Do you really need prostate surgery?

October was Breast Cancer Awareness Month… and this month is Prostate Cancer Awareness month – dubbed Movember because men world wide grow a mustache to raise awareness about the disease.

The prostate is the cross that all men must bear and this is why familiarising yourself with the function and importance of your prostate is one of the first steps any man can take to prevent prostate-related problems before they make your life a misery.

This is why I’m all for raising awareness among men when it comes to prostate health… because let’s face it, men simply won’t crack up a conversation about their prostate health the first chance they get.

So, here’s my contribution for Movember: bringing you news about the results of a groundbreaking prostate cancer study.

This study is one of the largest and longest studies ever conducted on he topic of the best approach when it comes to treating prostate cancer. The results, published in The New England Journal of Medicine, are quite surprising because they go against the grain of what the mainstream has been doing for years.

Researchers followed 700 men with early-stage prostate cancer who were randomly assigned to receive either prostate surgery or ‘observation’ (also called watchful waiting) – meaning they were monitored and only treated for any bothersome symptoms that showed up.

At the end of the study, men who received surgery didn’t live significantly longer than those who were simply observed.

Okay, you might say that if the survival rate was the same in the two groups of men then the results are not really significant –  because cancer treatments are all about improving survival rates, right?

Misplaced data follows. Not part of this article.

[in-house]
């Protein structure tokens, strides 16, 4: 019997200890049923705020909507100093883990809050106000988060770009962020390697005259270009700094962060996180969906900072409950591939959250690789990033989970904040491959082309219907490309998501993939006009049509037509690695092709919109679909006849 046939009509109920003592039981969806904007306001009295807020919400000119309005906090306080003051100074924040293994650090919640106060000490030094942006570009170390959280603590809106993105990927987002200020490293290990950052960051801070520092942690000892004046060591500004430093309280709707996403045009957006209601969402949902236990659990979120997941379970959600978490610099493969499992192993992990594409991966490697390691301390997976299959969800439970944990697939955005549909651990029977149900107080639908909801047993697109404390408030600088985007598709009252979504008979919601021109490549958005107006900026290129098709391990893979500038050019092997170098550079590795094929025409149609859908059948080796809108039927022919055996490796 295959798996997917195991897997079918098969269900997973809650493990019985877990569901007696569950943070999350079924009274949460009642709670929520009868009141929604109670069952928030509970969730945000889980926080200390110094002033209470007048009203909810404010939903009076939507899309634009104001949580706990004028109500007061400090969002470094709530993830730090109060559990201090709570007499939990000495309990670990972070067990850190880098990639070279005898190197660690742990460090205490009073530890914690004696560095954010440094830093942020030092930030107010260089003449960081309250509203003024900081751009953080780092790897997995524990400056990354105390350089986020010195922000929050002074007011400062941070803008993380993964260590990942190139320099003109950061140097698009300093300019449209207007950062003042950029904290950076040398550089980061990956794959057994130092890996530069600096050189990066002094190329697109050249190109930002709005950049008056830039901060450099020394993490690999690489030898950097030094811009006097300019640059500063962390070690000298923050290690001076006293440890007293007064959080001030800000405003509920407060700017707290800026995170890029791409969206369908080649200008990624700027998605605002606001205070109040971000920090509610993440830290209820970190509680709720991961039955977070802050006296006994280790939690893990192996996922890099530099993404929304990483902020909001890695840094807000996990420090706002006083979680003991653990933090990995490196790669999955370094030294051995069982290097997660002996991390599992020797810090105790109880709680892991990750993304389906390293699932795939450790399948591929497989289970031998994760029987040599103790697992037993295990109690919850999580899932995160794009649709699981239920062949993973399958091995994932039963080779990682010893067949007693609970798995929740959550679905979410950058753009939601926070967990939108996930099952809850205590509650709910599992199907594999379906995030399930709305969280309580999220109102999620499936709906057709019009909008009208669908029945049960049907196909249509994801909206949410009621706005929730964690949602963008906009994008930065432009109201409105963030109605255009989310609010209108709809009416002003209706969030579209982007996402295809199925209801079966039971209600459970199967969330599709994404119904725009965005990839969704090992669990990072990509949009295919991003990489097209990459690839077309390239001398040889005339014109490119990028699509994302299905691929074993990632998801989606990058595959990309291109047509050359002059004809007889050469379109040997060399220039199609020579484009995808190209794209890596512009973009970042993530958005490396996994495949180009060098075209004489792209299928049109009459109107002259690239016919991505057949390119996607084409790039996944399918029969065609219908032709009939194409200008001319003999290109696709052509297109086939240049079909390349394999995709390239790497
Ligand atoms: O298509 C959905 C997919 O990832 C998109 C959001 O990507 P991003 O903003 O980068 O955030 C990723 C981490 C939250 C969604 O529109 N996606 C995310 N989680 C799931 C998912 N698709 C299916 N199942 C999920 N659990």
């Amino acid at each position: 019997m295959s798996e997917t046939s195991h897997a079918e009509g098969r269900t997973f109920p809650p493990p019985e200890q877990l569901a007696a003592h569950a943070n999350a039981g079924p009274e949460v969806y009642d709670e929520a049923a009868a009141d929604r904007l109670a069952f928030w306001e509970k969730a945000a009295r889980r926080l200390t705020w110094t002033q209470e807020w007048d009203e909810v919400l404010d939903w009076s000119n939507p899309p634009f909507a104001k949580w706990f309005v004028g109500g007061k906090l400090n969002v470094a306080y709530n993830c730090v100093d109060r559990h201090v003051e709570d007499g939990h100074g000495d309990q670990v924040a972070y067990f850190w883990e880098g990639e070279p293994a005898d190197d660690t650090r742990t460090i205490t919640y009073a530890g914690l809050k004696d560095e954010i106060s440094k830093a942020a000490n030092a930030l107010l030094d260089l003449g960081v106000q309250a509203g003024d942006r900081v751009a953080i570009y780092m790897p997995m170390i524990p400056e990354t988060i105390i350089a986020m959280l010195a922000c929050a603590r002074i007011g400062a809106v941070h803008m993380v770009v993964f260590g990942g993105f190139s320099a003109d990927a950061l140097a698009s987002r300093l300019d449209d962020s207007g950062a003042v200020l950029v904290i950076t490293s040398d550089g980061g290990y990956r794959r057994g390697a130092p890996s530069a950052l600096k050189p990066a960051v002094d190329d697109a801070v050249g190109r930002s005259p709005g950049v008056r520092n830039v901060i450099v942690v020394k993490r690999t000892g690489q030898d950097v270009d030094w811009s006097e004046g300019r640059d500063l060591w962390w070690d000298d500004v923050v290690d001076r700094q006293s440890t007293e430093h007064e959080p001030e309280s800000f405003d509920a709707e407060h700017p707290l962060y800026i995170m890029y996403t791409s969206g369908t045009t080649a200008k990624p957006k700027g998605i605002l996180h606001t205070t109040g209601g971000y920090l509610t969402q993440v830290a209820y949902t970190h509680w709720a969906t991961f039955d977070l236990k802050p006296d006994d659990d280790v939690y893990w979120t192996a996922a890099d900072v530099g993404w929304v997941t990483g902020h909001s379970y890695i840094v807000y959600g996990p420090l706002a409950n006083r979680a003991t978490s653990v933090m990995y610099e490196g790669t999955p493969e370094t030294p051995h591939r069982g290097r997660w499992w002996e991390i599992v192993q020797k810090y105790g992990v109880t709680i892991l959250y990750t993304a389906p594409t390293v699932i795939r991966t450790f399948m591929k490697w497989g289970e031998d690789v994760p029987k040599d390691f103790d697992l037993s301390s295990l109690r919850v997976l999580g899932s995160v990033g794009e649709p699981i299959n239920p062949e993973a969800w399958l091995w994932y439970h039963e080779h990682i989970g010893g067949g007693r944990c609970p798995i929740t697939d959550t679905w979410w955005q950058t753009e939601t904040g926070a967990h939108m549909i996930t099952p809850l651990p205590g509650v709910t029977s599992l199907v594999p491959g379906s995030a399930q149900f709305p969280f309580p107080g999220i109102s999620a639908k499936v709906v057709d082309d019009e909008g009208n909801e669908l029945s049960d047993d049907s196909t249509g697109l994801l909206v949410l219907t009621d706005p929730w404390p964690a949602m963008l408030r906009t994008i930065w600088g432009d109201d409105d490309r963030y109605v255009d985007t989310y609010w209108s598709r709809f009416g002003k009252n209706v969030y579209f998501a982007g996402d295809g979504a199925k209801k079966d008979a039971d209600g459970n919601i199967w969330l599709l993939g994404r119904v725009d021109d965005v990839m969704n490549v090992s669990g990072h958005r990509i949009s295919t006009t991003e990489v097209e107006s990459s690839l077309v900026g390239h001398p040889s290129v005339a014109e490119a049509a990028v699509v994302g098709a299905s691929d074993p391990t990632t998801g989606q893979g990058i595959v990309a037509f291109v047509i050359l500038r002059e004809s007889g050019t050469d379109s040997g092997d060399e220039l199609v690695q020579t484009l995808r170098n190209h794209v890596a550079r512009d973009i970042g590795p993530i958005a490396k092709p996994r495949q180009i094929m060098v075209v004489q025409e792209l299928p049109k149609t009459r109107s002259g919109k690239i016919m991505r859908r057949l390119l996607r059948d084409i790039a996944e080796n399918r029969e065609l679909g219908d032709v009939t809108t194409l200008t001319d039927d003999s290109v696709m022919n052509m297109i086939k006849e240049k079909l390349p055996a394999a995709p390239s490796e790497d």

That might be true, unless you also consider the complications after prostate surgery, like secondary infections, urinary incontinence and impotence. These are things that will affect any man’s manhood… and they could make life after surviving cancer a real misery.

Having said that, the study did show that surgery benefited one group of men in particular: those with intermediate-risk disease, meaning they had more aggressive tumours that were more likely to spread.

What I get from these results is that when you get diagnosed with prostate cancer it’s important to talk to your doctor about watchful waiting as a first option instead of going under the knife immediately. Watchful waiting involves getting regular blood tests and screenings to make sure your cancer isn’t spreading or progressing. In most cases, prostate cancer tumours grow so slowly that you won’t need any treatment at all!

In my opinion, whether you are male or female, fighting cancer starts with awareness and plenty of informed conversations… especially when it comes to your treatment options. Because there may not be a cure for cancer yet, but with continued research everyone of us at least now have options. And that’s a good thing!

To a healthier and happier life,

Thomas Smith